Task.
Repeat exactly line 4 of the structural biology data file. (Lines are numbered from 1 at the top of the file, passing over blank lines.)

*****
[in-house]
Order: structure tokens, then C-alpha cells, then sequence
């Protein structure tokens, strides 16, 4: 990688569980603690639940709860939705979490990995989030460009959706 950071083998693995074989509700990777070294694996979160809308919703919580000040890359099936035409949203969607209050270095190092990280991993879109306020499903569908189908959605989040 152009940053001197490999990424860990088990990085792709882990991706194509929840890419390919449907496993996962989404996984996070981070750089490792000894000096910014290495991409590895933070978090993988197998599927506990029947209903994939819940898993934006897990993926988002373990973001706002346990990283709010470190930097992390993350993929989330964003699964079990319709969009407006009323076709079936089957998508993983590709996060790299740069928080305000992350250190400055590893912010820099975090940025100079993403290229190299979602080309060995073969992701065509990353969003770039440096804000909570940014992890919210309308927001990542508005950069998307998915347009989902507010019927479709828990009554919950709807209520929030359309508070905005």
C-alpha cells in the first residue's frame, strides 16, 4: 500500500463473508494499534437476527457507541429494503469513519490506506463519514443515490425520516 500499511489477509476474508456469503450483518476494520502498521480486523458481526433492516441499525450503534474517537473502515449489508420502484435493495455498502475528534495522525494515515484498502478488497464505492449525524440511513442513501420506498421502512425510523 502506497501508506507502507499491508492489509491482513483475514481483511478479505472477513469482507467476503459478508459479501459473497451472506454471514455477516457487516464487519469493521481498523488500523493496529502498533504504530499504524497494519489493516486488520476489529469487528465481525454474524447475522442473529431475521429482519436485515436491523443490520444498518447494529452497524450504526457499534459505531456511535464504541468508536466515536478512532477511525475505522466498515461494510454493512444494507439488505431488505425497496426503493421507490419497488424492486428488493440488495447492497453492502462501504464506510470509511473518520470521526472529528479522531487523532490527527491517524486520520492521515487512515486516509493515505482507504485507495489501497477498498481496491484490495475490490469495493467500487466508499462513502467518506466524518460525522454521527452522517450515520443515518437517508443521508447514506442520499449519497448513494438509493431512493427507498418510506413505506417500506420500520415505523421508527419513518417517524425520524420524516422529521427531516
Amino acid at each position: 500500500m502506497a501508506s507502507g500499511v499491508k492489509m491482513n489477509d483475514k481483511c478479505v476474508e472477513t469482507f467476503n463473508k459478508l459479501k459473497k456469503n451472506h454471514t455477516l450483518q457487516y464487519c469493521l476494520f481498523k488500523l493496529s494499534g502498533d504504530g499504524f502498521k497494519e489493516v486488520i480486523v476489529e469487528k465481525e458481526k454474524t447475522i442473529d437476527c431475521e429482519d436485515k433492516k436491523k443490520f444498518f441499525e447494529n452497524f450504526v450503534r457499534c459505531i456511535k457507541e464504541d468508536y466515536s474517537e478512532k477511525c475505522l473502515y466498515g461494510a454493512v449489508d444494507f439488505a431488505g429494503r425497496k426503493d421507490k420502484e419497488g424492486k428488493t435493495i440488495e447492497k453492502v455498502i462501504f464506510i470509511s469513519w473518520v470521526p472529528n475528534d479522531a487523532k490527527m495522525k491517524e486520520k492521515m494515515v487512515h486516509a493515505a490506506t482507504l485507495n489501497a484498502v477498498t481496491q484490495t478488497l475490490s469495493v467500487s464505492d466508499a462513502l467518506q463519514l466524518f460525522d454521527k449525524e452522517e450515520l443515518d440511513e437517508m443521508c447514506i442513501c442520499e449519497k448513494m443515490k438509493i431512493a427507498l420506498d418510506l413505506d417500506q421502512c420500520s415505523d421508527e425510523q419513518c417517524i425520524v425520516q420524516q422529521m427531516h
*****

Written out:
C-alpha cells in the first residue's frame, strides 16, 4: 500500500463473508494499534437476527457507541429494503469513519490506506463519514443515490425520516 500499511489477509476474508456469503450483518476494520502498521480486523458481526433492516441499525450503534474517537473502515449489508420502484435493495455498502475528534495522525494515515484498502478488497464505492449525524440511513442513501420506498421502512425510523 502506497501508506507502507499491508492489509491482513483475514481483511478479505472477513469482507467476503459478508459479501459473497451472506454471514455477516457487516464487519469493521481498523488500523493496529502498533504504530499504524497494519489493516486488520476489529469487528465481525454474524447475522442473529431475521429482519436485515436491523443490520444498518447494529452497524450504526457499534459505531456511535464504541468508536466515536478512532477511525475505522466498515461494510454493512444494507439488505431488505425497496426503493421507490419497488424492486428488493440488495447492497453492502462501504464506510470509511473518520470521526472529528479522531487523532490527527491517524486520520492521515487512515486516509493515505482507504485507495489501497477498498481496491484490495475490490469495493467500487466508499462513502467518506466524518460525522454521527452522517450515520443515518437517508443521508447514506442520499449519497448513494438509493431512493427507498418510506413505506417500506420500520415505523421508527419513518417517524425520524420524516422529521427531516